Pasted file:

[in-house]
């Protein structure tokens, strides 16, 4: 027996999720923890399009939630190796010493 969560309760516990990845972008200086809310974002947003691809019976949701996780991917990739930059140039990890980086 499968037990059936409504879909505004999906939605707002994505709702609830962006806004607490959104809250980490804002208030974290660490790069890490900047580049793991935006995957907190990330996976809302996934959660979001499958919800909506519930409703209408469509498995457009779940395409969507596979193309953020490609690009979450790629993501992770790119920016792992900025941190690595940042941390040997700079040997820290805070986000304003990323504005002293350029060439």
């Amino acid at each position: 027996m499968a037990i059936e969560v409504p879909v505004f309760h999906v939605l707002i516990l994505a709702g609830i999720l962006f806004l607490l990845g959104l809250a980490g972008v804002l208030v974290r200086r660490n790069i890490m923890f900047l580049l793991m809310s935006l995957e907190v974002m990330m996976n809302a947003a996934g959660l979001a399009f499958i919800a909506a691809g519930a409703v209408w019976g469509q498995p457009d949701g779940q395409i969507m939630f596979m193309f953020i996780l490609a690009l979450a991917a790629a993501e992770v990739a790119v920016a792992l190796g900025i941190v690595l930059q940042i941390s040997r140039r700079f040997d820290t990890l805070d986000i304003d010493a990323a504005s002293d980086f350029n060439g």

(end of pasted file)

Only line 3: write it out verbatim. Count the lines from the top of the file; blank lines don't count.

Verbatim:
């Amino acid at each position: 027996m499968a037990i059936e969560v409504p879909v505004f309760h999906v939605l707002i516990l994505a709702g609830i999720l962006f806004l607490l990845g959104l809250a980490g972008v804002l208030v974290r200086r660490n790069i890490m923890f900047l580049l793991m809310s935006l995957e907190v974002m990330m996976n809302a947003a996934g959660l979001a399009f499958i919800a909506a691809g519930a409703v209408w019976g469509q498995p457009d949701g779940q395409i969507m939630f596979m193309f953020i996780l490609a690009l979450a991917a790629a993501e992770v990739a790119v920016a792992l190796g900025i941190v690595l930059q940042i941390s040997r140039r700079f040997d820290t990890l805070d986000i304003d010493a990323a504005s002293d980086f350029n060439g």